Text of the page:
Tuesday, January 19, 2010

Do Wrinkle Creams Really Work? See the top products of 2009.

Our all Natural handcrafted Mud Soap removes dirt and cleanses your skin, while simultaneously infusing it with minerals essential to keeping your skin hydrated and moisturized. Formulated using mineral rich black mud from the shores of The Dead Sea, with a base of olive, palm, coconut and avocado ols not only gently cleanses away oil, bacteria and dirt particles, leaving skin purified, and fully cleansed, but has lots of creamy lather.




Instant Lifting Crème (1 fl oz. / 30ml):
Lifting Spheres firm skin & smooth out wrinkles from underneath
Hyaluronic Acid restores moisture for soft & supple skin
Inflacin calms redness and irritation for a beautiful glow
Skin Renewal Complex (0.5 fl oz. / 15ml):
Glucosamine Complex boosts collagen for less-visible fine lines
Aloe Vera extract soothes skin for a smoother appearance
Botanical Antioxidants protect skin from weather & sun exposure
See the top products of 2009.


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Wednesday, January 13, 2010

Soaps? Oil? Candles? Wine? What helps you destress at bath time?

Baths: Healing Rituals For The Soul
Karen Marie Shelton


Introduction
Nature, life and circumstances can play lots of tricks on us mere mortals. Throughout history humans have had to live through wars, tragedies, financial disasters and other major stress inducing conditions. When the going gets tough it is important to take time to center, relax, destress and heal the emotional, physical and spiritual pain that may be haunting you.


Whether you retreat to your favorite spa for a rose-petal or hot rock massage or stare at your own personal Aquarium, everyone needs a way to chill out and indulge in some nurturing time.







A great way to get in touch and turn down the world's volume is to take a long relaxing, healing bath. You can do this for minimal cost at home. All you really need is a tub, some water and some privacy to soak and soothe all that troubles you. Your bath can be a simple dip for a quick chillout break or a long lingering hedonistic experience. The choice is ultimately yours to make and enjoy

Centuries of Bath Time
From ancient times water and bathing has held a special place in the rituals of the human race. Public baths were a popular and famous institution in ancient cultures.

The Romans are famous for their bathhouses that included everything from a performance theater to areas set aside for reading and massage. Hedonistic food feasts were often included as part of a visit. One huge Roman bathing facility was thought to be able to accommodate 3,000 bathers simultaneously. Bathing was seen as both a rite as well as a refuge to the Roman people.

Although the Romans saw the bath as a social event, Egyptians bathed to purify themselves before daily prayers and Greeks believed in the fortifying powers of cold showers. Saunas were a form of steam bath popular for their restorative properties adopted by the early Scandinavian cultures.

The Japanese had their own version of ritualistic baths. They believed that a Japanese bath ritual was important to cleanse the mind and spirit and experience man's connection with nature. If dirt was removed in the process, that was just an added benefit.

Ironically, the private rooms for bathing, once the guarantee of royalty, has existed for only a century. The privacy of a room set aside specifically for bathing is taken for granted by most people in modern times.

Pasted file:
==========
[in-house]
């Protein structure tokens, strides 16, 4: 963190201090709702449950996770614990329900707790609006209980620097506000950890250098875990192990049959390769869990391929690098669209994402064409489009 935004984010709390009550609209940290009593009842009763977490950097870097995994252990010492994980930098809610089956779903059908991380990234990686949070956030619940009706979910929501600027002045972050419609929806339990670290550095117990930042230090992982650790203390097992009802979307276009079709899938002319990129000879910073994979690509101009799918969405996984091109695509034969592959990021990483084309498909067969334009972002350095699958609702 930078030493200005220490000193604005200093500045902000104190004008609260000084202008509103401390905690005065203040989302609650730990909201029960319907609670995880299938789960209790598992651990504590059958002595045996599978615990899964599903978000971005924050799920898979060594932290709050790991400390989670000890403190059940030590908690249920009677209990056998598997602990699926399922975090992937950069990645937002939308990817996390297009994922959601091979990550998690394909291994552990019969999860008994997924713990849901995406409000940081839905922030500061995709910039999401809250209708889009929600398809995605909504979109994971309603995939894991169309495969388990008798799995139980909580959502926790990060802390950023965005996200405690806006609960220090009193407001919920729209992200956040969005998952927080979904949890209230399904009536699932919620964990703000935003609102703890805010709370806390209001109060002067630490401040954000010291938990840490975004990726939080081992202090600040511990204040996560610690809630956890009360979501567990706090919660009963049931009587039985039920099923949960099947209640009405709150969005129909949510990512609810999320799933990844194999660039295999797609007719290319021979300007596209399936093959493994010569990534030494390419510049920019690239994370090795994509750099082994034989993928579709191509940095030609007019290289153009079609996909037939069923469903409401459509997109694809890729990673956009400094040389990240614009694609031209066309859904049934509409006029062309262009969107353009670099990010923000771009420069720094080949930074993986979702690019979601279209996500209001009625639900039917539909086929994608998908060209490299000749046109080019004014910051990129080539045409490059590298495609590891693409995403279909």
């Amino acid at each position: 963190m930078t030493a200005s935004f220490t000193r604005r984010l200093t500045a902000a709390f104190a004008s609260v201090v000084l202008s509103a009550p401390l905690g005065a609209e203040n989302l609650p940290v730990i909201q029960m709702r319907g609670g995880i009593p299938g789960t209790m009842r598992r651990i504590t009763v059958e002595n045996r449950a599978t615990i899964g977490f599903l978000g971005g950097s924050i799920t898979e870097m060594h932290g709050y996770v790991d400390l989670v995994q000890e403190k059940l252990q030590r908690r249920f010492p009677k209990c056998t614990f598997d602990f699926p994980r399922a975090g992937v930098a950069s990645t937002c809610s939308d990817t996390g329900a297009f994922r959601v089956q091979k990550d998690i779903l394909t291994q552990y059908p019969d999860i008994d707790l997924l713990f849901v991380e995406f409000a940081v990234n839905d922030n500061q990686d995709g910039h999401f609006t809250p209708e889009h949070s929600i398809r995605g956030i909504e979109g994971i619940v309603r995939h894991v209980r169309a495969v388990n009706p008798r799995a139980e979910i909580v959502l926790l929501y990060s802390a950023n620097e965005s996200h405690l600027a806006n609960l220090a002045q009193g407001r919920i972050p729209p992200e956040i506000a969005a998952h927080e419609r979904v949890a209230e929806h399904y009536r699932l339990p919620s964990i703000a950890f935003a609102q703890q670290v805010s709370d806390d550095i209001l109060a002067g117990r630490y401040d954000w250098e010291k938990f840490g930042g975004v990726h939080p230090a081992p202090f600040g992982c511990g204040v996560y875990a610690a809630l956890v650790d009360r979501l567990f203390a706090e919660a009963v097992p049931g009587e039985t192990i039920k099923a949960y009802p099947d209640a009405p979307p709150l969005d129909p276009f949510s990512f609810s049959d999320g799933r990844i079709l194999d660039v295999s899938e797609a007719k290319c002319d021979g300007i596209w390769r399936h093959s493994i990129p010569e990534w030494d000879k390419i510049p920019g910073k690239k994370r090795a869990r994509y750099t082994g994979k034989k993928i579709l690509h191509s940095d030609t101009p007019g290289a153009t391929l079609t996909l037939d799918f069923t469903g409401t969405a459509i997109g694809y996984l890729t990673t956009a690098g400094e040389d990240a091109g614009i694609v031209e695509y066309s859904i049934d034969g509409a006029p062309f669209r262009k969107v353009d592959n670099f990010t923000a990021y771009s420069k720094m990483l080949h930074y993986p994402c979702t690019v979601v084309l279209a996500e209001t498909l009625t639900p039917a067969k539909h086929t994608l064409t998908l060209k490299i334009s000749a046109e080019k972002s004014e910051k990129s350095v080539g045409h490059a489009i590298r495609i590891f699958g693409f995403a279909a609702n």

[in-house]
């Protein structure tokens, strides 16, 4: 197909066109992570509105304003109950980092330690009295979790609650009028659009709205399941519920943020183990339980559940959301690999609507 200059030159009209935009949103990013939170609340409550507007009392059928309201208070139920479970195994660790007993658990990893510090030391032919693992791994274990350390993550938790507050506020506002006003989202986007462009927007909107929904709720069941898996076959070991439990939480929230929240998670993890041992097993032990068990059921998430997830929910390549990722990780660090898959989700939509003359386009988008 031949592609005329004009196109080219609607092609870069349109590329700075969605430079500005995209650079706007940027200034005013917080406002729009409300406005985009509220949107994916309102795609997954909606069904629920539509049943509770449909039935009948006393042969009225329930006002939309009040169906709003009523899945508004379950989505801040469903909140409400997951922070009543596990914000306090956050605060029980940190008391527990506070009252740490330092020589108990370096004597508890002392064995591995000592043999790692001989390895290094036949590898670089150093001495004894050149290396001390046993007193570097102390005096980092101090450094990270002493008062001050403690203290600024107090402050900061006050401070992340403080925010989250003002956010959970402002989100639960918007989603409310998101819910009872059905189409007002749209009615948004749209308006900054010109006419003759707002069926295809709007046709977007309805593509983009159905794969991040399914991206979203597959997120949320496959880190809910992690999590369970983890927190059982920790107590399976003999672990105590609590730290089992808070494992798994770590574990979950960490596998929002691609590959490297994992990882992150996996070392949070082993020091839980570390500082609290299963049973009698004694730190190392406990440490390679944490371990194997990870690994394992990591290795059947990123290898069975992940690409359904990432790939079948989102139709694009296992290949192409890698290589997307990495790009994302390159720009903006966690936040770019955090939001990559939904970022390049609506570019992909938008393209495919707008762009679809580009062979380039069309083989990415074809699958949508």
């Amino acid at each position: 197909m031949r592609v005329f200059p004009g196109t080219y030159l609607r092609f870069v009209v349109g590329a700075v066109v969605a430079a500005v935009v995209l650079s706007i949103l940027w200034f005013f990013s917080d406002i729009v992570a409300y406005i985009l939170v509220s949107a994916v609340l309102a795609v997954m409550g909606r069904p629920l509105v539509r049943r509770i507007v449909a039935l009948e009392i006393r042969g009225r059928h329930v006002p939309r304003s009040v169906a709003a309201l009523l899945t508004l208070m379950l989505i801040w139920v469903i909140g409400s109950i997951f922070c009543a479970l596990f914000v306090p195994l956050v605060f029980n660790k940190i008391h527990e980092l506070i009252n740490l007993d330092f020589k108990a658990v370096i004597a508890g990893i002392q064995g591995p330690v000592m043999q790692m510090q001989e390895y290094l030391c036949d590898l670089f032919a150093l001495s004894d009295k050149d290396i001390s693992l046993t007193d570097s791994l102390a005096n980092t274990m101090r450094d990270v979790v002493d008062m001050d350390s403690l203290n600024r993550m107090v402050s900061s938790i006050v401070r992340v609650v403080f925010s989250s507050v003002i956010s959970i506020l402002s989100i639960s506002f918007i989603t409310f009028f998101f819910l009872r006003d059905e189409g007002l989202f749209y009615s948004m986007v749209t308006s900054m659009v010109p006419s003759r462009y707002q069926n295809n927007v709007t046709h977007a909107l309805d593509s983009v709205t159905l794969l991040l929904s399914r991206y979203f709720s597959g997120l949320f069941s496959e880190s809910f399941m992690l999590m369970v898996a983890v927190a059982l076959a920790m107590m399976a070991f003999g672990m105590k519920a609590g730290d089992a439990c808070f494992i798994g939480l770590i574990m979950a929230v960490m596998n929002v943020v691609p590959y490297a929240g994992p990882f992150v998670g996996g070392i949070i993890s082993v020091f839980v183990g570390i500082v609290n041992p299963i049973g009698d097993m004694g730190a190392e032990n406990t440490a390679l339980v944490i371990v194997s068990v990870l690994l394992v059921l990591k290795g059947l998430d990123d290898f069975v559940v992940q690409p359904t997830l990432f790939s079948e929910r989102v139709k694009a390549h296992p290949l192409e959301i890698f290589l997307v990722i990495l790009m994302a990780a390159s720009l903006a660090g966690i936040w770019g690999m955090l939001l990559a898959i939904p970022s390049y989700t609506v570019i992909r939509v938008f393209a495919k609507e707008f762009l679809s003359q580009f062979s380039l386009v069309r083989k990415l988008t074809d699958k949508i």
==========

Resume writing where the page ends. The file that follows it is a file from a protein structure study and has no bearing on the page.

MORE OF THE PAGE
When Rome fell, so did the standard for cleanliness and the existence of bath houses. Bathing fell out of favor for both practical and spiritual reasons. In the early days cities did not have piped water. Also, spiritual leaders considered nudity, a prerequisite for a bath, as a sin of the flesh. To the clergy, bathing was not as much about being hygienic as it was about being a sensual and sybaritic event.

It took close to 1,400 years before bathing came back into style. Baths were actually considered unhealthy during the Middle Ages and during the Renaissance. Queen Elizabeth I supposedly bragged, "I take a bath once a month, whether I need it or not."

It was the discovery of germs in the mid-1800s that created a turning point. Once germs were isolated and identified the importance of cleanliness was recognized. By 1851 the United States President living in the White House had a private bathtub with running water.

Designing Your Bath Experience
Throughout the world from Italy to Romania there are many varieties of baths from mud baths to mineral-rich waters that have legendary healing powers.

Your bath can be a simple matter of combining hot water with a splash of Epsom salts to ease tense, tired muscles and brain cells. Or it can be an elaborate affair complete with many accoutrements such as candles, music, aromatherapy based bath oils, scented soaps, incense and body lotions. You can choose to paint your body with green seaweed or lounge in your own version of a Medittarean mud bath. Sip hot jasmine tea, ice cold champagne or bottle water.

The type and duration of your bath is completely your choice and the options are endless.

The temperature of your water can range from very hot (100 to 104 degrees) to cold (75 degrees or less). The most relaxing and soothing baths are warm baths that range in temperature from 90 to 98 degrees Fahrenheit. A comfortable zone is 98 to 100 degrees for most people. The Japanese believe in keeping their water over 104 degrees.

Excessive temperatures like very hot or very cold can be more therapeutic but less relaxing. Cold baths are designed to reduce swelling by constrict blood vessels. Hot baths are use to eliminate body toxins or severe muscle soreness.

Remember to always exercise caution before taking a bath that has temperature extremes. Very hot water can scald or burn the skin. Excessively hot baths can be dangerous if medical concerns are present.